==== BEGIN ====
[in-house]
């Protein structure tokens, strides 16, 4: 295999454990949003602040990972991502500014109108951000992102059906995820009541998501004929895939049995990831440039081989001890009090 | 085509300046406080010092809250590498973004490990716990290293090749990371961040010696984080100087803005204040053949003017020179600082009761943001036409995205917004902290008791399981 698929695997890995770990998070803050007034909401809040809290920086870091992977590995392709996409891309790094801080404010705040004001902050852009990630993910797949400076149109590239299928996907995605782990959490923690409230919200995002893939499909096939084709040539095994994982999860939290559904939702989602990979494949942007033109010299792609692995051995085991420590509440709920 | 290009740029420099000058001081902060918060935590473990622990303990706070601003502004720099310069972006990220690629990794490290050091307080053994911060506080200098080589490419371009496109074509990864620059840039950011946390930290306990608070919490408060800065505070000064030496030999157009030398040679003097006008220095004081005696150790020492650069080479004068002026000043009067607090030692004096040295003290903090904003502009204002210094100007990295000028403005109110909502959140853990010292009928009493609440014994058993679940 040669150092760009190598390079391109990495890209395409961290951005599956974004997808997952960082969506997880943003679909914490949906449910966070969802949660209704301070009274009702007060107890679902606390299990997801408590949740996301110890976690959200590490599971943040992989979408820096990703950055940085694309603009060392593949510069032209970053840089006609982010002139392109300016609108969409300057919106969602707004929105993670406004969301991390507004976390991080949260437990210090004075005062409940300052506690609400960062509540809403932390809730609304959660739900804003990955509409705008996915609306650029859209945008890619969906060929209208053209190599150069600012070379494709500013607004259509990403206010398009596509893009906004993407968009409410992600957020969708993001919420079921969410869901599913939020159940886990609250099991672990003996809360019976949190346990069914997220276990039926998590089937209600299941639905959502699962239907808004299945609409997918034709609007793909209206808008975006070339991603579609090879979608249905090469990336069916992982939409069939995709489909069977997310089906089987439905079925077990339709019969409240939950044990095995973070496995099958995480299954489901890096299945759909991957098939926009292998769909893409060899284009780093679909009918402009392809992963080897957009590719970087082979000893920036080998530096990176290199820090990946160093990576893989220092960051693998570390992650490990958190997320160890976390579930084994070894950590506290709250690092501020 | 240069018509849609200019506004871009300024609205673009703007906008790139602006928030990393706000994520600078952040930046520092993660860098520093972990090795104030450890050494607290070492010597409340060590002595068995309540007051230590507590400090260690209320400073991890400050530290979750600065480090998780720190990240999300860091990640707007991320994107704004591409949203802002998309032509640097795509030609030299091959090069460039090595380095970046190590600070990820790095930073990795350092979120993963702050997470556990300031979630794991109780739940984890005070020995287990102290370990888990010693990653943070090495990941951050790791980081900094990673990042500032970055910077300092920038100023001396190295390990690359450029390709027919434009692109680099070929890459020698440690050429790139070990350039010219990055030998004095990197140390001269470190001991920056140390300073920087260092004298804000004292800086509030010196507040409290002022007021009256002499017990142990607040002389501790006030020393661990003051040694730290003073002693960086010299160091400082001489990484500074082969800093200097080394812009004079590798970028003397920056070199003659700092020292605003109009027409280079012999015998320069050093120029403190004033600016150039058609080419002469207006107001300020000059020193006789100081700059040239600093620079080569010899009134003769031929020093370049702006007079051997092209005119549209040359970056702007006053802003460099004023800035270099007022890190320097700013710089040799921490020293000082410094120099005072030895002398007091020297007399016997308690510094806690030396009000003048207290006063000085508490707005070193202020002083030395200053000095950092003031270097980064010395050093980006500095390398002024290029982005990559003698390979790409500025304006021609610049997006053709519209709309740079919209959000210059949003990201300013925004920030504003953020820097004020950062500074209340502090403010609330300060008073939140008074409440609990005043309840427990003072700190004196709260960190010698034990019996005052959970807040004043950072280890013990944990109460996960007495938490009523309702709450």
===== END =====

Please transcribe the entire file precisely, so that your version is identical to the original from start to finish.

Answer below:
[in-house]
């Protein structure tokens, strides 16, 4: 295999454990949003602040990972991502500014109108951000992102059906995820009541998501004929895939049995990831440039081989001890009090 | 085509300046406080010092809250590498973004490990716990290293090749990371961040010696984080100087803005204040053949003017020179600082009761943001036409995205917004902290008791399981 698929695997890995770990998070803050007034909401809040809290920086870091992977590995392709996409891309790094801080404010705040004001902050852009990630993910797949400076149109590239299928996907995605782990959490923690409230919200995002893939499909096939084709040539095994994982999860939290559904939702989602990979494949942007033109010299792609692995051995085991420590509440709920 | 290009740029420099000058001081902060918060935590473990622990303990706070601003502004720099310069972006990220690629990794490290050091307080053994911060506080200098080589490419371009496109074509990864620059840039950011946390930290306990608070919490408060800065505070000064030496030999157009030398040679003097006008220095004081005696150790020492650069080479004068002026000043009067607090030692004096040295003290903090904003502009204002210094100007990295000028403005109110909502959140853990010292009928009493609440014994058993679940 040669150092760009190598390079391109990495890209395409961290951005599956974004997808997952960082969506997880943003679909914490949906449910966070969802949660209704301070009274009702007060107890679902606390299990997801408590949740996301110890976690959200590490599971943040992989979408820096990703950055940085694309603009060392593949510069032209970053840089006609982010002139392109300016609108969409300057919106969602707004929105993670406004969301991390507004976390991080949260437990210090004075005062409940300052506690609400960062509540809403932390809730609304959660739900804003990955509409705008996915609306650029859209945008890619969906060929209208053209190599150069600012070379494709500013607004259509990403206010398009596509893009906004993407968009409410992600957020969708993001919420079921969410869901599913939020159940886990609250099991672990003996809360019976949190346990069914997220276990039926998590089937209600299941639905959502699962239907808004299945609409997918034709609007793909209206808008975006070339991603579609090879979608249905090469990336069916992982939409069939995709489909069977997310089906089987439905079925077990339709019969409240939950044990095995973070496995099958995480299954489901890096299945759909991957098939926009292998769909893409060899284009780093679909009918402009392809992963080897957009590719970087082979000893920036080998530096990176290199820090990946160093990576893989220092960051693998570390992650490990958190997320160890976390579930084994070894950590506290709250690092501020 | 240069018509849609200019506004871009300024609205673009703007906008790139602006928030990393706000994520600078952040930046520092993660860098520093972990090795104030450890050494607290070492010597409340060590002595068995309540007051230590507590400090260690209320400073991890400050530290979750600065480090998780720190990240999300860091990640707007991320994107704004591409949203802002998309032509640097795509030609030299091959090069460039090595380095970046190590600070990820790095930073990795350092979120993963702050997470556990300031979630794991109780739940984890005070020995287990102290370990888990010693990653943070090495990941951050790791980081900094990673990042500032970055910077300092920038100023001396190295390990690359450029390709027919434009692109680099070929890459020698440690050429790139070990350039010219990055030998004095990197140390001269470190001991920056140390300073920087260092004298804000004292800086509030010196507040409290002022007021009256002499017990142990607040002389501790006030020393661990003051040694730290003073002693960086010299160091400082001489990484500074082969800093200097080394812009004079590798970028003397920056070199003659700092020292605003109009027409280079012999015998320069050093120029403190004033600016150039058609080419002469207006107001300020000059020193006789100081700059040239600093620079080569010899009134003769031929020093370049702006007079051997092209005119549209040359970056702007006053802003460099004023800035270099007022890190320097700013710089040799921490020293000082410094120099005072030895002398007091020297007399016997308690510094806690030396009000003048207290006063000085508490707005070193202020002083030395200053000095950092003031270097980064010395050093980006500095390398002024290029982005990559003698390979790409500025304006021609610049997006053709519209709309740079919209959000210059949003990201300013925004920030504003953020820097004020950062500074209340502090403010609330300060008073939140008074409440609990005043309840427990003072700190004196709260960190010698034990019996005052959970807040004043950072280890013990944990109460996960007495938490009523309702709450």